I loved Sonic the Hedgehog as a kid mostly because I could simply point myself in a single direction, mash the spin button and then watch as he flitted from one side of the screen to the other at breakneck speed. Whilst the physics of that particular game aren’t rooted in reality some of the principles were namely the forces of momentum, inertia and, most importantly centripetal force. That last one is the force responsible for keeping objects pinned down when going through loop the loops although you usually only see it in action on roller coasters or special stunt vehicles. I honestly didn’t think it’d be possible for a human to accomplish what our speedy blue friend did but it seems that, like many other things, I was wrong.http://www.youtube.com/watch?v=OTcdutIcEJ4
I was surprised to learn that the required speed to get around the loop safely was so low, well within the reach of anyone with a modicum of fitness. The real key here though is the technique as the way we humans generate force is vastly different to that of more traditional vehicles that can accomplish this feat. You see the force we generate isn’t in line with the surface we’re on, it’s at something of a 45 degree angle, which means that as you get to the higher parts of the loop you’ll actually be pushing yourself off it with your face heading directly towards the floor.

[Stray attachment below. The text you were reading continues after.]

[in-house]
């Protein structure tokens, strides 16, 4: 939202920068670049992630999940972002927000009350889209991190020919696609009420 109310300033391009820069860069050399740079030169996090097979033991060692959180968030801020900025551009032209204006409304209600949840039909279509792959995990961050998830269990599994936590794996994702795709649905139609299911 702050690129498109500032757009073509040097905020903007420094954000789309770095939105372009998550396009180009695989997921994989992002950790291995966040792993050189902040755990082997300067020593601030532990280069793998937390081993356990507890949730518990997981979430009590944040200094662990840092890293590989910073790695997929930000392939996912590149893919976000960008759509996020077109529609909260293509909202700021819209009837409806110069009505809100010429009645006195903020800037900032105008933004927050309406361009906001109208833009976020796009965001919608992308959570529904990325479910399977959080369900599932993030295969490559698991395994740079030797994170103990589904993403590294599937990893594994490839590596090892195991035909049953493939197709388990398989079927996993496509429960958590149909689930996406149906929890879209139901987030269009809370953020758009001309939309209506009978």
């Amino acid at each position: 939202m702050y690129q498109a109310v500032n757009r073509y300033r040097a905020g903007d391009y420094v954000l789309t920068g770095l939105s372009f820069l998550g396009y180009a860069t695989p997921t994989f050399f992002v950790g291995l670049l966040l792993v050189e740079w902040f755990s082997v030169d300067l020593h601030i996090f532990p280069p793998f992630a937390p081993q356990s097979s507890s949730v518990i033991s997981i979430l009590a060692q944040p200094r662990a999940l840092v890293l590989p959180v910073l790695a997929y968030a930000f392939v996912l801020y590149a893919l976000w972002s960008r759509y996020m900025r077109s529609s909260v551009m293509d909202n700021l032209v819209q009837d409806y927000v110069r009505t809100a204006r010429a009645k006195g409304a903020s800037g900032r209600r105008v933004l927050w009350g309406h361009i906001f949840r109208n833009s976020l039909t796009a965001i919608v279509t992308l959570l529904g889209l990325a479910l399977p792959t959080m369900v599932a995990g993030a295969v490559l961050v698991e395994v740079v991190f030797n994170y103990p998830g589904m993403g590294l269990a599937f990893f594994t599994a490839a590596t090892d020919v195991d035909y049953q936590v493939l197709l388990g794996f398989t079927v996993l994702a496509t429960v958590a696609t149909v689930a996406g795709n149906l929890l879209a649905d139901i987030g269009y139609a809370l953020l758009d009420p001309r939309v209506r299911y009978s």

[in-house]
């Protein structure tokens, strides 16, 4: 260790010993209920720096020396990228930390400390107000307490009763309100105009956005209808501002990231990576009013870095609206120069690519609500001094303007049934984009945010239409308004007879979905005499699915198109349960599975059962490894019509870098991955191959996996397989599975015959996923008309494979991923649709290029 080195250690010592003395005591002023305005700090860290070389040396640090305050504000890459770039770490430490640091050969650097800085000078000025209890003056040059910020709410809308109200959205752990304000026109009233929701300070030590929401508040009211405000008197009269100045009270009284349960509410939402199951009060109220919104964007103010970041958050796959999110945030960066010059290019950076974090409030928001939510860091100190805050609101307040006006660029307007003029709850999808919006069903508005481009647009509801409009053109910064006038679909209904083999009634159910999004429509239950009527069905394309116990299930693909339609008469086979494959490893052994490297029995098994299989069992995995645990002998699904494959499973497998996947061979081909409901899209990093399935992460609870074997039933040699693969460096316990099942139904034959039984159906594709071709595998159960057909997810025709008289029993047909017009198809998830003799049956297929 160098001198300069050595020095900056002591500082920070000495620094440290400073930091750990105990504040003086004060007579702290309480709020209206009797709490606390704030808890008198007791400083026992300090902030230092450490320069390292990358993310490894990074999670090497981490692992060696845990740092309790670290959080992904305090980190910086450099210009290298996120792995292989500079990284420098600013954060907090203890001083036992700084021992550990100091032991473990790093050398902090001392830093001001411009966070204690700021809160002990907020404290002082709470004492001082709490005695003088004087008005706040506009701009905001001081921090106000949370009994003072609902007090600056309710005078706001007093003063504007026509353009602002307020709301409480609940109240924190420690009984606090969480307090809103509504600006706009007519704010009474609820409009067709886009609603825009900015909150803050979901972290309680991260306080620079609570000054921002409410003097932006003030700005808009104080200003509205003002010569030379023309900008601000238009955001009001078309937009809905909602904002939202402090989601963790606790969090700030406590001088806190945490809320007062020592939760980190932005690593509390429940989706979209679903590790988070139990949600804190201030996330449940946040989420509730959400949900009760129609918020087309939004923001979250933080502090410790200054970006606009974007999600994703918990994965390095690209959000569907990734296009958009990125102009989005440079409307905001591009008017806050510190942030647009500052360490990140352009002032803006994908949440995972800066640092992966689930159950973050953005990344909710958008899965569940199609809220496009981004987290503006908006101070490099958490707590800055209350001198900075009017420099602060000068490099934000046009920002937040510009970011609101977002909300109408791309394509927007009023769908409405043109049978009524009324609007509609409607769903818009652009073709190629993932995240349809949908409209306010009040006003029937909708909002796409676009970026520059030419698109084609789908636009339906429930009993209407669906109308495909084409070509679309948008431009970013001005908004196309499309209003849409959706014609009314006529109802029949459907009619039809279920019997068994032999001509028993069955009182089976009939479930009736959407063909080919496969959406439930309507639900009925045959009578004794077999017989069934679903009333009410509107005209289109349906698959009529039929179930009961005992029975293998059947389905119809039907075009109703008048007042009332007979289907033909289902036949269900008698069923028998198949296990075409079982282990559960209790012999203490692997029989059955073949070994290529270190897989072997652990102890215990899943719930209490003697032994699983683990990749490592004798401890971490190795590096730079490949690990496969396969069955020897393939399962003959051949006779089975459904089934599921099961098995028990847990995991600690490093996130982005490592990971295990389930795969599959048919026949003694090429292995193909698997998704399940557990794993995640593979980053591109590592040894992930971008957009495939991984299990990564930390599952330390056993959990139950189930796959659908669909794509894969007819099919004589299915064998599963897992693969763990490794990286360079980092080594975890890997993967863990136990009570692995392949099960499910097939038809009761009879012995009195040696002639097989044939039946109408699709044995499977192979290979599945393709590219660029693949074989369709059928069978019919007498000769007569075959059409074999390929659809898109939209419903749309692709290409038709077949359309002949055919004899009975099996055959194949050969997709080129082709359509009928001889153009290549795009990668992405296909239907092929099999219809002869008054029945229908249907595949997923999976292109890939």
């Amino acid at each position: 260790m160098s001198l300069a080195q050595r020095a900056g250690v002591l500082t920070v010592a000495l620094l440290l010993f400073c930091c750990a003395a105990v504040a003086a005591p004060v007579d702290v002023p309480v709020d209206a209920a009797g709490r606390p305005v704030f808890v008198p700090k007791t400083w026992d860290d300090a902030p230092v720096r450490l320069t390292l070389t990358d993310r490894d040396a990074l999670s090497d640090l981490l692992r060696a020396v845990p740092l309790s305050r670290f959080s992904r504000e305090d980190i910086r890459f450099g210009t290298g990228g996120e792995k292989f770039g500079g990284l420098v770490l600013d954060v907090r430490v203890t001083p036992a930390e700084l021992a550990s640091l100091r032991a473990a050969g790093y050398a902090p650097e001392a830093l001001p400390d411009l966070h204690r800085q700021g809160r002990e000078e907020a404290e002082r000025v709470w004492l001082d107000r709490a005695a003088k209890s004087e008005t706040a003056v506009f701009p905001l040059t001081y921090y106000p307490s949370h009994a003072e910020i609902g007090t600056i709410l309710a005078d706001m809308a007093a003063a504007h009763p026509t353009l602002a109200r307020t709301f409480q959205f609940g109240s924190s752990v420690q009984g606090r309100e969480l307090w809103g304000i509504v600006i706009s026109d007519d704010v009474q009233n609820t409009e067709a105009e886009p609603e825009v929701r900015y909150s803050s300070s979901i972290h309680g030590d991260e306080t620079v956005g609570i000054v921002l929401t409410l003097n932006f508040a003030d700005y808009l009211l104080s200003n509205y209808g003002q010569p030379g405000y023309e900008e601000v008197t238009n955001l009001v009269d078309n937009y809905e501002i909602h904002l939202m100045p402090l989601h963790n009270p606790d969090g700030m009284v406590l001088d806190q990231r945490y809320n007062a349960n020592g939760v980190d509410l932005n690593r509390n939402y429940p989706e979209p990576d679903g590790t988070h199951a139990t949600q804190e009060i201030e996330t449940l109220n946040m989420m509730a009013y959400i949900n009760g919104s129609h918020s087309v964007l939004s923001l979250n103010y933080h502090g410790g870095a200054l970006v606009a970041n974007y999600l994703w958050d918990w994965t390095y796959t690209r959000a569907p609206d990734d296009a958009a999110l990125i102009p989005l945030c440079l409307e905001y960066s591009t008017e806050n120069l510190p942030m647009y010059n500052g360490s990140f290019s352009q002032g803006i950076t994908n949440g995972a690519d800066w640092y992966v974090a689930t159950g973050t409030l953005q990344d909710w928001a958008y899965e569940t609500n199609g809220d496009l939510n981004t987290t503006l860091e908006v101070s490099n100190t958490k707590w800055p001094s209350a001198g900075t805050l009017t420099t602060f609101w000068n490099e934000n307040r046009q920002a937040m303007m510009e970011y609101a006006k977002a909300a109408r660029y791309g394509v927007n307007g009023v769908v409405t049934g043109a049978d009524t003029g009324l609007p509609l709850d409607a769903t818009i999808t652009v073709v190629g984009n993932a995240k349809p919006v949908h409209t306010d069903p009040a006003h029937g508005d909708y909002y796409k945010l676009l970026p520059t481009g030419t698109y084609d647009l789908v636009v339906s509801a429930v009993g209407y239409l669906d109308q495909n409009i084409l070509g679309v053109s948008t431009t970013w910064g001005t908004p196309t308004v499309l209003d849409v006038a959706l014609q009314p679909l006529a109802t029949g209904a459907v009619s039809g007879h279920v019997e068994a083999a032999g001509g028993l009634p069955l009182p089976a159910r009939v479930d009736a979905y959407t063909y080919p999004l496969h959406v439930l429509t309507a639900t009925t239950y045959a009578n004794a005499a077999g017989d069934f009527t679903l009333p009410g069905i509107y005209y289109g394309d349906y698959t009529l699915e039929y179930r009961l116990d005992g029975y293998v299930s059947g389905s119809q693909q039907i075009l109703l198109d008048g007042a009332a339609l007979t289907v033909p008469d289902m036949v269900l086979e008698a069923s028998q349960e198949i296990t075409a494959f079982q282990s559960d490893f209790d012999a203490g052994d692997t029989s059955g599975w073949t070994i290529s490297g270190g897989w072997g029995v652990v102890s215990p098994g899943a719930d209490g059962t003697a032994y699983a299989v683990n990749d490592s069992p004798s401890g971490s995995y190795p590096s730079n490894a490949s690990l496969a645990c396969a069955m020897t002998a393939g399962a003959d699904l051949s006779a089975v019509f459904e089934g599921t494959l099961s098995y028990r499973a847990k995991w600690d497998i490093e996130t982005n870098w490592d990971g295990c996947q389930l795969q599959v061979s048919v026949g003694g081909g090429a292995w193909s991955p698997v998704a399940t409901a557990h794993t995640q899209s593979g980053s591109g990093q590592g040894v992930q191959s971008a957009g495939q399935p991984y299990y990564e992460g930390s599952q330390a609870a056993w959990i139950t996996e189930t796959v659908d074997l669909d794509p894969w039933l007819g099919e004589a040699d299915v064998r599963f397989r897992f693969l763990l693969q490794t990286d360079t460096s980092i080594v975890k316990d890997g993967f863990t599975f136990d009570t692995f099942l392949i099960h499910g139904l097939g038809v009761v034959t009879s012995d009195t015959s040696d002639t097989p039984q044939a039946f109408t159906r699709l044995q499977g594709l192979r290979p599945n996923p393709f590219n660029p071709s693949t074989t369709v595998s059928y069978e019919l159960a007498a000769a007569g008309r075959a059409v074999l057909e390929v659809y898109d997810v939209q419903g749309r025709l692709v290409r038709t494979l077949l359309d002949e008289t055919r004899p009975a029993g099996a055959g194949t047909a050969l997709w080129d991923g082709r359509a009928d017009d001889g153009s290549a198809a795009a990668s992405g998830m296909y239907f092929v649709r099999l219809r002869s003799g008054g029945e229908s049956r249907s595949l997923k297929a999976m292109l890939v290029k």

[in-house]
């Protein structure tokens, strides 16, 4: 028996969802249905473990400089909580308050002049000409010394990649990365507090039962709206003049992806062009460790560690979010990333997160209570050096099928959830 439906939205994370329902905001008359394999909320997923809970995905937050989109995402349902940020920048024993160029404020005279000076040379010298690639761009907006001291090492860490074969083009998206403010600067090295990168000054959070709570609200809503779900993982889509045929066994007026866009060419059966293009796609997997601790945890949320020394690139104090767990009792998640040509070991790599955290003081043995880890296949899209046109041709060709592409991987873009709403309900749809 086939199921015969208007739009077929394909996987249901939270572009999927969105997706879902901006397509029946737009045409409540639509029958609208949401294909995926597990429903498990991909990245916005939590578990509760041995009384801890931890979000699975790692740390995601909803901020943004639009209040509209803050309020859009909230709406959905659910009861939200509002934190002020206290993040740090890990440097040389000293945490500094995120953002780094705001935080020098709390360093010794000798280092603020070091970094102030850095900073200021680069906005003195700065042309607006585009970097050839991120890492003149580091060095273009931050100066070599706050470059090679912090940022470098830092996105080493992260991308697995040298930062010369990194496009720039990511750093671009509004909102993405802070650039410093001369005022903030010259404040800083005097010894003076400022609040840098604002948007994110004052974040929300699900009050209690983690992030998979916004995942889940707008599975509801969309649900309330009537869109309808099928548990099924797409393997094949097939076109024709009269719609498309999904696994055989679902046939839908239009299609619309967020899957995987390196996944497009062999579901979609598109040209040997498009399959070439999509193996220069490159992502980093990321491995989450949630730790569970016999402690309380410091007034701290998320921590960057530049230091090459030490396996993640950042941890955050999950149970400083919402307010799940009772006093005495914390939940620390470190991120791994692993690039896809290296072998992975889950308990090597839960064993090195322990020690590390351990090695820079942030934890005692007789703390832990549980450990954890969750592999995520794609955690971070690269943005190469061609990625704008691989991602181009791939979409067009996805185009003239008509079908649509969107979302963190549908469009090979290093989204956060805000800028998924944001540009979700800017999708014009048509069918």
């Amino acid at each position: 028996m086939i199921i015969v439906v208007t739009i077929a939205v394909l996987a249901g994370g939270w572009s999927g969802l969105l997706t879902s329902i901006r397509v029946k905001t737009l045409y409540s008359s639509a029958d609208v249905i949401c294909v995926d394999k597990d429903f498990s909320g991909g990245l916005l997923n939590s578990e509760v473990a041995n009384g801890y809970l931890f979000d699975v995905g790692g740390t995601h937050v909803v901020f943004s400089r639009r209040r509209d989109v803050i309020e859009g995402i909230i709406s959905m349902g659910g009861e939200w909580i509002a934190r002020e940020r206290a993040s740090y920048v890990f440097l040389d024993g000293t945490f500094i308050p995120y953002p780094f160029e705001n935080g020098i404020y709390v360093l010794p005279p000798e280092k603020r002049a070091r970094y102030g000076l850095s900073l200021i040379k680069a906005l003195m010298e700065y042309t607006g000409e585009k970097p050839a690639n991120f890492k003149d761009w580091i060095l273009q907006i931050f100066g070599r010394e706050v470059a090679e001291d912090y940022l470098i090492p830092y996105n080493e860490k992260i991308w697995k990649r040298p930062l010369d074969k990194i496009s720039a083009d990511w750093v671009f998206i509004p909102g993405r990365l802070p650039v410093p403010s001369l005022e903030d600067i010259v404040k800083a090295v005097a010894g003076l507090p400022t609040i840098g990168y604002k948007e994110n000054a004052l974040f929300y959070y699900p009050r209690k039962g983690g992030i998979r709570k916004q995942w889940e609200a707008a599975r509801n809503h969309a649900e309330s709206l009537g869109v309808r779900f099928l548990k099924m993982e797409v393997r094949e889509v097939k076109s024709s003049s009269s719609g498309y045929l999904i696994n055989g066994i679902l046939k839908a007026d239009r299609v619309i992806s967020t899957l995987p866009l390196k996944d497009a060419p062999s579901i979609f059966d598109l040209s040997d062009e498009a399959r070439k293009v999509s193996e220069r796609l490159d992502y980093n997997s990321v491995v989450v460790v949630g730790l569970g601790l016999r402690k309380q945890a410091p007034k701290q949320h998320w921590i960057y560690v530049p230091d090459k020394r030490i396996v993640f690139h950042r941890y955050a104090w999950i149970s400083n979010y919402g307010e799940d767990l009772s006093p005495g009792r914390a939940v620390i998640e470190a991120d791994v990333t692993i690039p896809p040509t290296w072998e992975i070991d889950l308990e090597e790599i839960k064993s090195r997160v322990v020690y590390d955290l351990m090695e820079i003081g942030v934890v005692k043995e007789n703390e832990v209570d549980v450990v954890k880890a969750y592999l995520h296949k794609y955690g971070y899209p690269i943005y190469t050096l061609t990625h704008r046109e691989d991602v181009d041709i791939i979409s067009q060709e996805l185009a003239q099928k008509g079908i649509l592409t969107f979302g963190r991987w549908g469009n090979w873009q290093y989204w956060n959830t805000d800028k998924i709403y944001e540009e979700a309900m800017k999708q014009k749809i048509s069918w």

This becomes evident when you see the initial trial runs where he has to flip himself over at the peak of the loop. In the final, successful run you can see that when his foot hits the peak he doesn’t actually use that to generate any force. Instead he’s doing something like an upside down split kick with one foot travelling from one side of the loop to the other. It’s incredibly impressive to say the least and just goes to show that given enough practice, persistence and good old fashioned science the impossible can be achieved.